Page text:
Nine Years of War — Documenting Syrian Arab Army's Armored Vehicles Losses

Over the course of nine years of war, the Syrian Arab Army (SAA) has engaged in armed conflict against various opposition forces composed of domestic rebels and foreign volunteers, often equipped with light weapons.

Given the sheer amount of open source information available related to these events, it is possible to track the military vehicle losses of the SAA — an army that once had the 6th largest number of tanks in the world. The numbers used in this article have been updated in late March 2020.

Before outlining the armored tracked vehicle losses that can be confirmed by visual evidence (photos and videos), the methodology of collecting the information will be examined. The article ends with a discussion on the reasons why the SAA may have lost so many armored tracked vehicles.

A T-72 AV Soviet second-generation main battle tank of the Syrian Arab Army near the border with Israel. Date unknown.

General Information on the SAA’s Armoured Vehicles

To understand the context of the armored tracked vehicle losses in the Syrian Civil War, it is important to briefly discuss the pre-war history of the SAA.

For decades, the SAA had two main tasks. Firstly, the SAA needed to provide internal security for the Assad government. Secondly, the army needed to be able to conduct both offensive and defensive warfare against the State of Israel.

It was the latter task that arguably most influenced the aspects of the SAA, and focused heavily on obtaining large numbers of tanks, armored personnel carriers (APCs), and infantry anti-tank weapons (mostly former Soviet RPGs and anti-tank guided missiles). Due to the fear of an Israeli attack, the SAA’s arsenal was spread over a large number of military bases across Syria’s governorates. A disproportionate number of those bases were established in the Damascus and Daraa governorates, which are situated close to the Golan Heights which have been occupied by Israel since the 1967 Six-Day War. For more information, the “The Syrian Army: Doctrinal Order of Battle” report by the Institute for the Study of War is an excellent report.

At the start of the Syrian Civil War in 2011, the SAA had on paper approximately the following number of armored tracked vehicles:

  • Tanks
    T-55: 2 000
    T-62: 1 000
    T-72: 1 500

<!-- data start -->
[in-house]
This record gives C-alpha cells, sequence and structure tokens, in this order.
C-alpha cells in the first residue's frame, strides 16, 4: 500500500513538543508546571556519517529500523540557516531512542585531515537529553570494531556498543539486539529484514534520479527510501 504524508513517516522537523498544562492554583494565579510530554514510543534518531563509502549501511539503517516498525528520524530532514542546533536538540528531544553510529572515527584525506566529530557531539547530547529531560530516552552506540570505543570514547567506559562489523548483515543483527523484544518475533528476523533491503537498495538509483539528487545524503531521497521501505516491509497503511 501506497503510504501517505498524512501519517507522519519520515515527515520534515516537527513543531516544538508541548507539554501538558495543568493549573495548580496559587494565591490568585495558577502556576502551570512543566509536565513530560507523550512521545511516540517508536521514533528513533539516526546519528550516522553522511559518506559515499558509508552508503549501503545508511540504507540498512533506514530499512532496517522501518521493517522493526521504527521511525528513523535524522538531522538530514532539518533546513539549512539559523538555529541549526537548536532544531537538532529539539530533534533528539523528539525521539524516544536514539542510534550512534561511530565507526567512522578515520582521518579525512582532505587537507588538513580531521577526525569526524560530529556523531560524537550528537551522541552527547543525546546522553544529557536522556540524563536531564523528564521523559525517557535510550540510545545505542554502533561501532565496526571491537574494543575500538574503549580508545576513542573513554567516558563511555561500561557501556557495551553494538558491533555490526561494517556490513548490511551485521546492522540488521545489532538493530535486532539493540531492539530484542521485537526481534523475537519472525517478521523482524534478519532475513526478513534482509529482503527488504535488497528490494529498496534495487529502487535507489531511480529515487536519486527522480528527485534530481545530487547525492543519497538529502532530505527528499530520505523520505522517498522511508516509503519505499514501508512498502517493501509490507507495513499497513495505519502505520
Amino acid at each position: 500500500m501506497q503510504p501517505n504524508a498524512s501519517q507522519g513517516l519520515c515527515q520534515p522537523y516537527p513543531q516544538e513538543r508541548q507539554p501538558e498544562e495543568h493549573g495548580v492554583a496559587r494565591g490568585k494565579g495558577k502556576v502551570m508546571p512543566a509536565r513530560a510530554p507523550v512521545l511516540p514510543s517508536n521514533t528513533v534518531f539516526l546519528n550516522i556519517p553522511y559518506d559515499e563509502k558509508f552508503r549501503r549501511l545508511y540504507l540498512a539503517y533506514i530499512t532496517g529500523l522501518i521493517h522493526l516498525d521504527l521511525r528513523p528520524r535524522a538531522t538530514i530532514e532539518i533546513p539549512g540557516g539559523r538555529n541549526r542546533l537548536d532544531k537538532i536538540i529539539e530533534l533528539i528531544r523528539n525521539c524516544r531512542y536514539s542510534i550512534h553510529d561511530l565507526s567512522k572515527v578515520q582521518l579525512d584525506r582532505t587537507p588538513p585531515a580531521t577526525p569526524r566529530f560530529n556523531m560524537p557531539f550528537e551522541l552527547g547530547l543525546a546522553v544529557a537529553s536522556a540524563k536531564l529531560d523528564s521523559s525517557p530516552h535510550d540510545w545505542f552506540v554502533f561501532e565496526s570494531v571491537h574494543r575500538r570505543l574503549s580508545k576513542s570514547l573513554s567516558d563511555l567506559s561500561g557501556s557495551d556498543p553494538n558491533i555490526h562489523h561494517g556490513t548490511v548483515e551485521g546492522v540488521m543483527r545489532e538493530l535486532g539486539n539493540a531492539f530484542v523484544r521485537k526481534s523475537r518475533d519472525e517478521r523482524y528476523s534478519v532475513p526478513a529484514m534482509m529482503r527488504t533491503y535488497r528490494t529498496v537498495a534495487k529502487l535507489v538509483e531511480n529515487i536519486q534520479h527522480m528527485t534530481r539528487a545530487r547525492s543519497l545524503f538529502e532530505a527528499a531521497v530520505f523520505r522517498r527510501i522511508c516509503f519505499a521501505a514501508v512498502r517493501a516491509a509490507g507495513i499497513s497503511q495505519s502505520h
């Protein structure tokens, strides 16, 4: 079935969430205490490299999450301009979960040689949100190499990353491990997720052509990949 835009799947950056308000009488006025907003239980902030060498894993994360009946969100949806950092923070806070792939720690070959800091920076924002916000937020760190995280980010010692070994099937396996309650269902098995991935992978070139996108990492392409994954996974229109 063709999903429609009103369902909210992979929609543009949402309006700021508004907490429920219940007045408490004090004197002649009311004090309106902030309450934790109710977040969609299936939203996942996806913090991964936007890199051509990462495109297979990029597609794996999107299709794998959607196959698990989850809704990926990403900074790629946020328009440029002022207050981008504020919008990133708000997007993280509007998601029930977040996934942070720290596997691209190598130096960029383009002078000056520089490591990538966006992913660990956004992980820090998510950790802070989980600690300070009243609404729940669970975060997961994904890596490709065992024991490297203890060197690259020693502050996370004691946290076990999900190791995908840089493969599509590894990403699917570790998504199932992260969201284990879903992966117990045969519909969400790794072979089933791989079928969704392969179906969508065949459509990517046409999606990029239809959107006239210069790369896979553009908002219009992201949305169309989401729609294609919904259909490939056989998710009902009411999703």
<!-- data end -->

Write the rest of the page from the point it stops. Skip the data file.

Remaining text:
• Armoured Personnel Carriers
    BMP-1: 2 000
    BMP-2: 100
  • Support Armoured Vehicles
    BVP-1 AMB-S: 100
    ZSU-23-4 “Shilka”: 400
    armored recovery vehicles: 130
  • Self-Propelled Artillery
    2S1 Gvozdika: 300
    2S3 Akatsiya: 100

Note: The numbers of pre-war SAA armored tracked vehicles should be regarded as optimistic estimates. Some armored vehicles were lost in past decades without being accounted for, while many others were not operational (or even beyond repair) at the start of the Syrian Civil War due to being in long-term storage with minimal or no maintenance. Given these factors, more realistic initial numbers would be about 33% lower than what is listed above.

Later, the SAA obtained dozens of MT-LB APCs and T-90 tanks from the Russian Federation. The T-90s were first supplied in late 2015.

Source Tanks Encyclopedia. Composite image first posted by @WorldOnAlert.

On paper, the SAA also has other types of armored vehicles: the BTR series of APCS, the T-34/D-30 self-propelled artillery, and other armored tracked vehicles. However, they are generally extremely obsolete and therefore with minimal combat value; most of them are likely to have been scrapped or retired from service many years ago – at best some might still be parked at checkpoints in Syrian government controlled areas. This article is therefore limited to the types of vehicles that are actively being used by the SAA in the Syrian Civil War.

Collecting Visual Evidence

As most of Bellingcat’s readers are likely aware, YouTube and other video and photo hosting websites have been deleting much footage related to the Syrian Civil War, this as part of their effort to show that they are fighting extremist material on their servers. Between false positives and malicious use of reporting content by supporters of all sides of the Syrian Civil War, this has resulted in many photos and videos being lost forever.

Nevertheless, YouTube is still the main source of visual evidence that has been collected for this database. The author has archived footage from the Syrian Civil War since Spring 2015, mostly focused on documenting rebel ATGM use.

Another important source information has been the Lost Armour website, which is easy to use and sort data though many of its source links refer to dead YouTube links. However, some Syrian government armor losses are missing on the website.

All of this and other sources have resulted in an archive worth of 144 gigabytes of data in 5 801 files, 90+% of which are videos with the combined length exceeding 100 hours of war footage.

As mentioned above, this article only includes losses for which there is visual evidence. For that reason, there may be losses that are not counted due to vehicles that could not be identified.

The term ‘losses’ refer to both heavily damaged and destroyed vehicles, and also to captured vehicles.

In case footage did not have enough detail to reliably determine the exact type of tank, it is referred to as an “unknown type of tank“.

Since the SAA operates only a relatively small number of BMP-2s and BVP-1 AMB-S (the SAA had around 100 of each before the Syrian Civil War started) and BMP-2s rarely appear outside of Damascus governorate, they have been counted as a BMP-1 unless there was a positive ID for a BMP vehicle.